I can’t believe how fast he’s growing up.
We went from bottles to sippies to big boy cups seemingly overnight.
From rocking him to sleep to “no snuggle mama”.
The paci fairy comes this weekend.
He uses the potty now, too. A home without diapers may not be that far off.
His giggle is less baby than boy.
His attitude is less toddler than teenager.
His drawings now adorn our walls and floors (we’re working on the “crayons are for paper” thing).
He’s stubborn. A daredevil. Independent.
We signed him up for school for the Fall.
It set me over the edge.
Sometimes, I am so happy he’s getting older. He can play with his big sister for hours. He can do things all by himself. I’ll get two full hours, three days a week TO MYSELF.
And then I have moments of sheer terror that my little baby, our last baby, is no longer a baby. Those are the nights I sneak into his room while everyone else is asleep and stare at him (and his sister). I stroke his blonde hair and smell his head, hoping some of that baby smell is still there, somewhere, but it’s not. It’s gone.
This Fall, he’ll have a backpack and friends. He’ll bring home art projects with his hand prints and macaroni necklaces.
I went through these emotions with Bunny. I cried like a baby in the car when I dropped her off at her first day of preschool. I remember exactly what she wore, what she said to me as I left the classroom. I remember how excited she was to tell me about her day when I picked her up. I was also distracted with a new baby brother, breastfeeding, bottles, diapers, milk protein allergies and post-partum anxiety. My brain didn’t have time to fully absorb what was happening. And she always seems to be older than she is. I expect her to grow up. I expect her to grow and become and amazing young girl. She’s my best little girl and my heart is so happy to see her growing up and learning. I love it.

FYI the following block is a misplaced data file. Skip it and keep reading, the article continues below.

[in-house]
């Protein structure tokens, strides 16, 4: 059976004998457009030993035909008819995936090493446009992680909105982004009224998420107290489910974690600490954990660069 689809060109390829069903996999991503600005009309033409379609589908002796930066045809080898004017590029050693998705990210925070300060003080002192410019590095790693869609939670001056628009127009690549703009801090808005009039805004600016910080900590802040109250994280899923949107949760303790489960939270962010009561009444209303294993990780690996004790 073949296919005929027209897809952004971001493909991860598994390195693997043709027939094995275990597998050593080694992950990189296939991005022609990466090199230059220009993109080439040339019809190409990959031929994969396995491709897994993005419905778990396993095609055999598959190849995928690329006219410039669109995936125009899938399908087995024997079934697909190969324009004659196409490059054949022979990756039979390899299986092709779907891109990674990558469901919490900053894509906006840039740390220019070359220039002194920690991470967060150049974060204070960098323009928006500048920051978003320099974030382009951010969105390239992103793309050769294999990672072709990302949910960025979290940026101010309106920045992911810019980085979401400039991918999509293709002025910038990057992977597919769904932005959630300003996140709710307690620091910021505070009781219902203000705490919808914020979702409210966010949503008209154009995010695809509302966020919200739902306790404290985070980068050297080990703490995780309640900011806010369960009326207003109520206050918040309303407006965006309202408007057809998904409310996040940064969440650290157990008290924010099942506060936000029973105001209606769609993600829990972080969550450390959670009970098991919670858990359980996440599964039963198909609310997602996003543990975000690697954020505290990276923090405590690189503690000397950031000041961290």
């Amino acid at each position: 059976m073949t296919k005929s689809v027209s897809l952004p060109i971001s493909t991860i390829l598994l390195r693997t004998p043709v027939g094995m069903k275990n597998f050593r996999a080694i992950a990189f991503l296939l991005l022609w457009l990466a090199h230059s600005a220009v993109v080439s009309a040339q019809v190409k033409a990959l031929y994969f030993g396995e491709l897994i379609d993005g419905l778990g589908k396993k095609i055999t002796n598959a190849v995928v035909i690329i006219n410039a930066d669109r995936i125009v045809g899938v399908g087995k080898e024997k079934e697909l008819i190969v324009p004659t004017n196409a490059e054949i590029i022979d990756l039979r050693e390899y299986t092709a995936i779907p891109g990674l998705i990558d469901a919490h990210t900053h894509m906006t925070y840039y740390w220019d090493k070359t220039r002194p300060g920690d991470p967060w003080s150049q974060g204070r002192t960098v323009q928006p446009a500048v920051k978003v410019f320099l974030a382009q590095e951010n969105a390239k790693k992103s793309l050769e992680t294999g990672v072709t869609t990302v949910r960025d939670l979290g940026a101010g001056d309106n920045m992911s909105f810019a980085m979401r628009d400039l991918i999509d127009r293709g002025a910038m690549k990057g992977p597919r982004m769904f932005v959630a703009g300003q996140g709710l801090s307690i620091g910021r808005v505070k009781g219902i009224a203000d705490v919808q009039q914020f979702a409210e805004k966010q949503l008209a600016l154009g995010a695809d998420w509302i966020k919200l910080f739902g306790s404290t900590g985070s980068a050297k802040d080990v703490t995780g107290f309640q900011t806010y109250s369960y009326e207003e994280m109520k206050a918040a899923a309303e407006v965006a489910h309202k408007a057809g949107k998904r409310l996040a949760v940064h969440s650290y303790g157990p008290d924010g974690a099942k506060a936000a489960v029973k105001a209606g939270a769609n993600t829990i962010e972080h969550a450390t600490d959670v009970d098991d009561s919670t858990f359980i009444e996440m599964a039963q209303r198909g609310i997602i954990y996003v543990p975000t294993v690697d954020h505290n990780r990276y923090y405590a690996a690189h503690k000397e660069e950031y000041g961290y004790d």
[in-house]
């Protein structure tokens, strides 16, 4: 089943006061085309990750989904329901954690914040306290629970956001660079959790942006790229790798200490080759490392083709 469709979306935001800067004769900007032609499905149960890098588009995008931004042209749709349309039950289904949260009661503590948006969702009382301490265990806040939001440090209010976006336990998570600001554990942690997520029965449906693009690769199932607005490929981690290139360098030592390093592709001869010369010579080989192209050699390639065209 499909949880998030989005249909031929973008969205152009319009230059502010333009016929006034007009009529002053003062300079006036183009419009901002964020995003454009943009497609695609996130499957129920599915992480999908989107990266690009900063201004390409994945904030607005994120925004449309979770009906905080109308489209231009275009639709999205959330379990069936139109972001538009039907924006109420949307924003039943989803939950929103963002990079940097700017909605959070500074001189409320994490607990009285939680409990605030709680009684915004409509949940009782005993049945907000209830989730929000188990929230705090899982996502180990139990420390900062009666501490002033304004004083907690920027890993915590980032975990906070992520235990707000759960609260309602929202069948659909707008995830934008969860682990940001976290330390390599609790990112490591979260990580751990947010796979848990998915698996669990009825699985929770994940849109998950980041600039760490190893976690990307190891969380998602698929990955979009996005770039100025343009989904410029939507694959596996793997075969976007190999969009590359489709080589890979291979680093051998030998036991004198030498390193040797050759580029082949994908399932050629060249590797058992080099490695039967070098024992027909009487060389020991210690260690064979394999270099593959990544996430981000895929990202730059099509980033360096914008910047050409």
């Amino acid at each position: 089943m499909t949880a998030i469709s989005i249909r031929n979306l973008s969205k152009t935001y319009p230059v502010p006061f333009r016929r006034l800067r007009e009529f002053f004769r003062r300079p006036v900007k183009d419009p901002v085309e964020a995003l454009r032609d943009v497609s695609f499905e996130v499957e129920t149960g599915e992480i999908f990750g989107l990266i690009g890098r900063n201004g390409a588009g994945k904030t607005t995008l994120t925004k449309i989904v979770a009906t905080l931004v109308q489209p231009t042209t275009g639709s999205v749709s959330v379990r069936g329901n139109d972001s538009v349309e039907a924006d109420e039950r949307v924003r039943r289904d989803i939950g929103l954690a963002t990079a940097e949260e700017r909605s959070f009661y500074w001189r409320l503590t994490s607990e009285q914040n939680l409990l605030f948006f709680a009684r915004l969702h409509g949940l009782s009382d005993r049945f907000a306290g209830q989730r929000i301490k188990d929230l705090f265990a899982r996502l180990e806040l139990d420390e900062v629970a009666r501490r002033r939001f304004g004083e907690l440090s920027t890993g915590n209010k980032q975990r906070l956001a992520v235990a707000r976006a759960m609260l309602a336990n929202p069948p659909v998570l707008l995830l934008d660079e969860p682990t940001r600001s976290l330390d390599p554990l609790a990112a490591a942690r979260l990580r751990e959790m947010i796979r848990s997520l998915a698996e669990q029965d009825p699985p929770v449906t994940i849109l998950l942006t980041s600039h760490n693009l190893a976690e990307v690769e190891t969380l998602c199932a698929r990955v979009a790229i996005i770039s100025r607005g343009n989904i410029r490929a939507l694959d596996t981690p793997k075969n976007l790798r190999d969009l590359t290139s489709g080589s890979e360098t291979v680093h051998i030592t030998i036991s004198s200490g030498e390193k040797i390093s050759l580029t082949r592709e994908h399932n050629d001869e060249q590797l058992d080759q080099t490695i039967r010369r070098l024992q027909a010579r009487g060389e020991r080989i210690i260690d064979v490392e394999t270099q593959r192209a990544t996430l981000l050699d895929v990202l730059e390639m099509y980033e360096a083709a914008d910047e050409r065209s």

But with Bubba, it’s different. It’s hurting my heart. Hard. And I know it won’t be the last time I feel this way. I have a lifetime of these moments ahead. I don’t need reminded of that. I don’t need anyone telling me that it’ll get harder or easier. I need to be here. Now. I need to mourn the loss of our baby years before I can pick myself up and celebrate a life without diapers or tiny sippy cup valves to clean. Because right now? Right now I’d be happy to keep those around forever. To keep my little boy my baby forever.
I’ll embrace the awesome little dude he’s becoming tomorrow. Or next week. But not today.
Today, I’ll try and get him to snuggle with me. I’ll tickle him in the hopes that little baby giggle escapes his lips one last time. I’ll let him have his paci when he’s not sleeping and I’ll sneak into his room tonight while he sleeps and try to find that baby smell one more time.